More often than not, I am asked about what psychotherapy really is. How does talking and listening to someone in an hour help them to resolve their mental health issues and change their lives?

There are a lot of preconceived ideas around what a typical therapy session looks like. Well, for starters, here is an attempt to explain what therapy is, and I must put the disclaimer that this is an oversimplification of a very complex process.

Psychotherapy or counselling as it is commonly called, is still relatively new and emerging in Pakistan. I would say that in the last decade or so, more and more people are gaining awareness of the significance of mental health and are choosing to take it seriously.

Earlier and even now, the doctor model is trusted and psychiatrists and clinical psychologists are the go-to professionals for mental health issues like depression, anxiety, and so on. Mental health is seen in the realm of treatment and the aforementioned professionals, both eligible to offer medicines, ‘treat’ mental health as an ‘illness’ heavily focused on medicines, along with offering an abbreviated version of therapy.

Therapy or the ‘talking cure’ as called by psychoanalyst Sigmund Freud, is the third arm of this triad and focuses on addressing mental health issues through an ‘exchange of words’, to oversimplify it.

So, what is psychotherapy? How does therapy work? We are all wounded beings and have a story that revolves mostly around our primary relationships and some adult ones. We might have been raised by a critical father or an over gratifying mother or had gone through childhood trauma like sexual abuse. We cope with all these experiences to the best of our ability and it becomes a habitual way of being in the world and part of our character structure.

As we enter adulthood, at any stage, we are most likely to find a conflict within us between this ‘habitual self’ and a ‘real self’ that we have not met within ourselves as yet. We have a fantasy of this real self, sometimes in our conscious awareness and sometimes in the unconsciousness but we do not know how to connect to it.

Through the therapeutic relationship, we gain awareness of not only how the habitual self was created that was ideal for the world we live in, but we also learn how to start discovering our real self, the self that we were always meant to live by.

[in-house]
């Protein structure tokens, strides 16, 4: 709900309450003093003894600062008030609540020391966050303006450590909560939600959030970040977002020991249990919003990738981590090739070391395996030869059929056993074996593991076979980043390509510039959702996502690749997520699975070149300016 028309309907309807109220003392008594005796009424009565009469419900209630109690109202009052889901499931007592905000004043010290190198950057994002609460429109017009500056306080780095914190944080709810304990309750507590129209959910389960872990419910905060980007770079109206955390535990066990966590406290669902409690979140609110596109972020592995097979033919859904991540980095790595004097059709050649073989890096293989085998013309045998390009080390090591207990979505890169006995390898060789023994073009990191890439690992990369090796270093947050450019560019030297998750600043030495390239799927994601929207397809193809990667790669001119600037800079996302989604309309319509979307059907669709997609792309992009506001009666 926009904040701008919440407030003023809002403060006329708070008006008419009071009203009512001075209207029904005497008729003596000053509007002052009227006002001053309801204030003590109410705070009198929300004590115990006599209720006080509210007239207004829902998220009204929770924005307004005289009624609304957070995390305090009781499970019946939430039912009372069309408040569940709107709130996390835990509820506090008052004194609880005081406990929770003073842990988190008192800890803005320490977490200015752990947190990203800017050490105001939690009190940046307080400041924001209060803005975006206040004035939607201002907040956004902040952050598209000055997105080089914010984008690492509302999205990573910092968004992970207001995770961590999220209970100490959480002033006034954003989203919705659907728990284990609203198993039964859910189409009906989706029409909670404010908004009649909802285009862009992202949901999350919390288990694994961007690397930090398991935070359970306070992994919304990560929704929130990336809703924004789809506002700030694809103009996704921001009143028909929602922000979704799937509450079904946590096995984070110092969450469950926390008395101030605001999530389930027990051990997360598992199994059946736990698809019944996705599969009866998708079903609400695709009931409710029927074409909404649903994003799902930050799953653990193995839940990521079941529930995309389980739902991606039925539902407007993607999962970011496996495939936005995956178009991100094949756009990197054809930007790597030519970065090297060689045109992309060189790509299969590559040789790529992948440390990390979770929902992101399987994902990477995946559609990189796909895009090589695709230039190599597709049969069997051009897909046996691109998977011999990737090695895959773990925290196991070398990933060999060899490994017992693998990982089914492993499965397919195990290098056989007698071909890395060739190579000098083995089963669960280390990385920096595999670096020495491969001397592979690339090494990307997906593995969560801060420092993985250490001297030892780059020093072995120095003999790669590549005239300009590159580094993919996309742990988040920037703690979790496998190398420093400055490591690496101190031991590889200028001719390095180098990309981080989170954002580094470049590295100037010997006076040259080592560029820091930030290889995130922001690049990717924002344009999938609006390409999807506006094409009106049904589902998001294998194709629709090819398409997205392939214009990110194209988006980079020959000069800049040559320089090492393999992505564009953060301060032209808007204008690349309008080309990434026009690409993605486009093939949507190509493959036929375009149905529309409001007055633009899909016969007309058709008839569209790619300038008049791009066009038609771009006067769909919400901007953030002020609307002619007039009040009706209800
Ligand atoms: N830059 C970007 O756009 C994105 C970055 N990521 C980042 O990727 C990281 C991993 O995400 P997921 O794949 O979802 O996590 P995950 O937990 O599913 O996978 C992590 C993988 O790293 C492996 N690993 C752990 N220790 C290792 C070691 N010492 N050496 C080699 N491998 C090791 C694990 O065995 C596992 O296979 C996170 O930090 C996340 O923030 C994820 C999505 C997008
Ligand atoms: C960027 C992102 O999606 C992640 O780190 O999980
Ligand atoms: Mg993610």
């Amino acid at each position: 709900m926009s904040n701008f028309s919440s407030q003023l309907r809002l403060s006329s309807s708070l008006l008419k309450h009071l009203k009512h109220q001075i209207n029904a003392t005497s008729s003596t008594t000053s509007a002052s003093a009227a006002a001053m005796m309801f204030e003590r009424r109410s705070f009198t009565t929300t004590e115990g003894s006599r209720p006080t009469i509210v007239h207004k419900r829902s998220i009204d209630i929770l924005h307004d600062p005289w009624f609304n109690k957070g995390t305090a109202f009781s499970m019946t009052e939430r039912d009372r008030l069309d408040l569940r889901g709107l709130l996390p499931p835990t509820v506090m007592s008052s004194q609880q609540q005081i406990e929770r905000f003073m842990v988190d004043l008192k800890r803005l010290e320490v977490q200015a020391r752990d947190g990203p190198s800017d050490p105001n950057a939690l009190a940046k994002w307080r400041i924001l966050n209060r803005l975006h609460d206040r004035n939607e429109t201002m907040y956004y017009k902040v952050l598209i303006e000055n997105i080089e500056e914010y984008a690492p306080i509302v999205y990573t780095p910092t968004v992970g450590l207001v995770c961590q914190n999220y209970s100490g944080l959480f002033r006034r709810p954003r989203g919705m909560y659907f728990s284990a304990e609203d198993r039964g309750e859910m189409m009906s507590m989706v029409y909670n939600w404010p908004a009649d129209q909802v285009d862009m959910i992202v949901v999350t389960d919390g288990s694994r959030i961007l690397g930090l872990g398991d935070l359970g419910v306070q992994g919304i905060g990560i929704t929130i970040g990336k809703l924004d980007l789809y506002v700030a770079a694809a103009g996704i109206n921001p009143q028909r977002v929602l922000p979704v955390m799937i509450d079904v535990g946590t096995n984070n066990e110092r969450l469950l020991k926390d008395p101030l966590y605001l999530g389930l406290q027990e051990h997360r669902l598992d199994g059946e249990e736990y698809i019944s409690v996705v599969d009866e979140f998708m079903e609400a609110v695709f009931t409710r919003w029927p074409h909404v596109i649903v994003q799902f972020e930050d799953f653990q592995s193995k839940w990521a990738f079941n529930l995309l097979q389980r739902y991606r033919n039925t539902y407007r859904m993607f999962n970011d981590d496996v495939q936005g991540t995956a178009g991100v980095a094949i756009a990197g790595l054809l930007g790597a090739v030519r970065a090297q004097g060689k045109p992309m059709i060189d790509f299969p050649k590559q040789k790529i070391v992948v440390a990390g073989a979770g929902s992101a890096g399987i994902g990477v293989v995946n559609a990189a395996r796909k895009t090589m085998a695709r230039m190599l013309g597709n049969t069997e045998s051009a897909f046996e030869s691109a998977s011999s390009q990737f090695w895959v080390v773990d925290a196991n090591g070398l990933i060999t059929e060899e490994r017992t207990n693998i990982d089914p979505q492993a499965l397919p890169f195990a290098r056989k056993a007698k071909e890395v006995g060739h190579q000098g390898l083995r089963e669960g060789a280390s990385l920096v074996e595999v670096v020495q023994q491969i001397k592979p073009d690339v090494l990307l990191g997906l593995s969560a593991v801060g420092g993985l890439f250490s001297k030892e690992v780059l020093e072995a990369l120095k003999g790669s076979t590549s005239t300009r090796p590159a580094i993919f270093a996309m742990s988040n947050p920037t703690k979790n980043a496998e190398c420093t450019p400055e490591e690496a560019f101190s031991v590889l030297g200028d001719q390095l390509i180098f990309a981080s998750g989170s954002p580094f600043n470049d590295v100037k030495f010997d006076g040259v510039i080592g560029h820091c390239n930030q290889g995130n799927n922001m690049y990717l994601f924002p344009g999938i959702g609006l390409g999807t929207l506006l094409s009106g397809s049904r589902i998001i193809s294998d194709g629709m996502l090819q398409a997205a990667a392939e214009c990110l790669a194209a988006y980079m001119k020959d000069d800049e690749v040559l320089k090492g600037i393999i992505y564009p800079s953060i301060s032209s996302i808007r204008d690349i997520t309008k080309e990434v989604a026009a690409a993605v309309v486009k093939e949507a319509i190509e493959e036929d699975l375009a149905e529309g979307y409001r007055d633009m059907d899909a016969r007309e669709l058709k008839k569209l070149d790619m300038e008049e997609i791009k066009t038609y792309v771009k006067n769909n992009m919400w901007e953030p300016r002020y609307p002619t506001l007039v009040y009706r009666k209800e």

Through therapy we learn about the conscious thoughts, feelings, behaviours, and life decisions we have made as well as our blind spots and unconscious motivations and drives. A therapist via empathy, congruence, and promising utmost confidentiality, aims at creating a safe space to explore all of it.

We all have had our share of troubled relationships since we are born and they all drive us towards our personality development. The therapeutic relationship offers the possibility of a new way of relating and hope for healing and transformation. It takes a new relationship to heal the wounds of an old relationship.

In this case, a therapist is someone who works hard at his own authentic relating to himself and the others and becomes a mirror to the client that shows him his ‘real self.’

The key to therapy is showing up and being regular. Like any other relationship, for good therapy to happen, you must be steadfast to the process and embark on this journey with commitment.

I would also like to add that therapy is not only a space for working on our mental health and we don’t have to wait for a mental or emotional problem to emerge to sign up for therapy.

It is also a powerful space to learn about ourselves and gain self-awareness. And unlike people in our lives who give us feedback mostly rooted in their own unresolved issues and subjective perception, a therapist is a trained professional whose input will offer you more containment and possibility of self-actualisation and integration.

So how about you take a risk and sign up for at least one session to find out what the therapeutic process really is.